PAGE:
Instead, I got a head. Head came up (not hugely, not like it hit me between the eyes), and head went down. I asked again. That little hop he does, the toss of the head and the sitting back on the haunches to start? It was like that, except different—and not only because he did NOT start. I think I might have gotten a little crow hop, even. I wish Char had been there because she would have made a big deal out of it, and I could have felt like a raging cowboy. Whatever it was he was doing, it was NOT moving forward, and it was snotty—head up and down, everything not doing what it’s supposed to.
And that made me mad, because I couldn’t get him to level out. So I slid off, which made him happy, and I stalked over to the lead and stick—with Hickory trailing happily behind, head lowered helpfully, in case we were done and I wanted to take his halter and bridle off. But instead, he got led back into the middle of the arena, and when I said, “Canter” he cantered. Both ways. Over and over and over. He even tripped a couple of times (going clockwise) which may or may not have been done for dramatic effect. Oh, and going that same way, had one of his pull back melt-downs. Which didn’t help his situation any. In the end, he did what I told him to do.
I have to tell you that I was impressed with myself for not turning into a total coward.
I took the lead off (his head was down again) and disappointed him by climbing right back up into the saddle. We started a trot, and when I asked for the canter, he started it, but headed for the panels—and when he got close, changed direction so abruptly, I came a little out of the saddle. But I didn’t go anywhere. Lost a stirrup. But this time, when I asked for the canter, I got one. And we kept doing it for about fifteen seconds, which is about as long as I like cantering in that arena. But we did it several times, going several directions, including past the barn, which I no longer rope off. And he responded to rein and leg.
After that, we had one more discussion—this one about trotting through a space between two barrels, which he managed to avoid by getting his rudder stuck again. So we worked on that for ten minutes, and got his rudder fixed.
I never ride for a terribly long time. Partly because it’s too hot, and partly because I’m too ignorant to know what I should be doing, and not hopeful enough to assume I’m doing any of it right. But I won the arguments in the end, and I felt pretty good when I got off. I think we’re improving.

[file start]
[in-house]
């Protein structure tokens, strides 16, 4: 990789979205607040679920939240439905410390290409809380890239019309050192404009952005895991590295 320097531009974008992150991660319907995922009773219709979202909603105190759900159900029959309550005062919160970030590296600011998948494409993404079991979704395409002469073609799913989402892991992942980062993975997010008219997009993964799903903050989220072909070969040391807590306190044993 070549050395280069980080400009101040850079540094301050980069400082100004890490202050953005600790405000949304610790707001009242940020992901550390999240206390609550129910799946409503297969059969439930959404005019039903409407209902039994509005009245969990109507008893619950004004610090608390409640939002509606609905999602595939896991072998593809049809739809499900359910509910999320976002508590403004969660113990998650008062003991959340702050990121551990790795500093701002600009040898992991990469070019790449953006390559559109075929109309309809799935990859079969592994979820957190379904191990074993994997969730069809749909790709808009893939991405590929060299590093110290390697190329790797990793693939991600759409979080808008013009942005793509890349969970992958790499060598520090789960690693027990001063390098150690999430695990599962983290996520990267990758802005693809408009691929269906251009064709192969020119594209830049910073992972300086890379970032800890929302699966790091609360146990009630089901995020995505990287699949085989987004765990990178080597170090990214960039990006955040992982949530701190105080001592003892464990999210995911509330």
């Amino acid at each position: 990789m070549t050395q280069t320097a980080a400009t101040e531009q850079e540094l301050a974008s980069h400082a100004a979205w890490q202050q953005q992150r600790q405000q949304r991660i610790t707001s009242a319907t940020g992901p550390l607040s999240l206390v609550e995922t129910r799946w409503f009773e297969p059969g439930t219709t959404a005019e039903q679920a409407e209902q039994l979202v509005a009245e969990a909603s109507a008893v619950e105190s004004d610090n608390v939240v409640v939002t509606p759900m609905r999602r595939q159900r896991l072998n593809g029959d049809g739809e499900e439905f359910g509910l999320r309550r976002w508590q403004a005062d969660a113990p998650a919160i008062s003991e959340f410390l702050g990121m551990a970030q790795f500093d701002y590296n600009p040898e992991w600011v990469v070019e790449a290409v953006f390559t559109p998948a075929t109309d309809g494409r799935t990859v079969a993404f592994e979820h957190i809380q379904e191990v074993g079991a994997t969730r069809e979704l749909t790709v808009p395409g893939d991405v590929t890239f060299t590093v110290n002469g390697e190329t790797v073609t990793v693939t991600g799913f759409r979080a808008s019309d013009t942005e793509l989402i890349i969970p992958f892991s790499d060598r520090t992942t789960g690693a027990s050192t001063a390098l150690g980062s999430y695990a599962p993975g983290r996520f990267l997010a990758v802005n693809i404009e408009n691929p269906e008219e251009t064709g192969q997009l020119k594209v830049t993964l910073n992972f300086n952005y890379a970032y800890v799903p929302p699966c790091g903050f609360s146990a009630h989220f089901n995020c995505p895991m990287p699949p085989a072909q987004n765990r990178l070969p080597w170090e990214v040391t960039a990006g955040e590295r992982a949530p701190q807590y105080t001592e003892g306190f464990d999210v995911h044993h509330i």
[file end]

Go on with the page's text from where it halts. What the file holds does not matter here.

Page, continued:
He was VERY happy in the end when I finally took his suggestion and relieved him of his headgear.
After that, I put my Parelli hackamore on Zion and worked on walking. Just walking, please. I am happy to report that it did not go perfectly, which I take as a sign that he is finally feeling better. His nose is still running, though, and I almost wonder if he’s got allergies??
So not only have I ridden since spring, I’ve ridden about 40 times, if putting your leg over a horse and at least walking around counts as a ride. Everybody but Jedda. I am not enough people to get to everybody, and Zion is my love.
But there you go. I feel like you should be proud of me, even though you, Geneva, will want to tell me ALL THE THINGS I DID WRONG. Which could take you a week, and would be worse, if you’d actually been there to watch me be all thumbs with everything. But I am trying, and Hickory still loves me after I’m mean and work him. Oh. I brushed him down after and hosed him off a little, then put him out through the barn to keep eating with Jedda. But he didn’t want to go. He kept following me back to the barn.
I finally figured it out. He had three peppermint treats coming to him—that’s the reward for letting somebody stick bars through your teeth and make you canter in circles—and he wanted ‘em. So I gave him his pay and sent him on his way.
And that’s the end.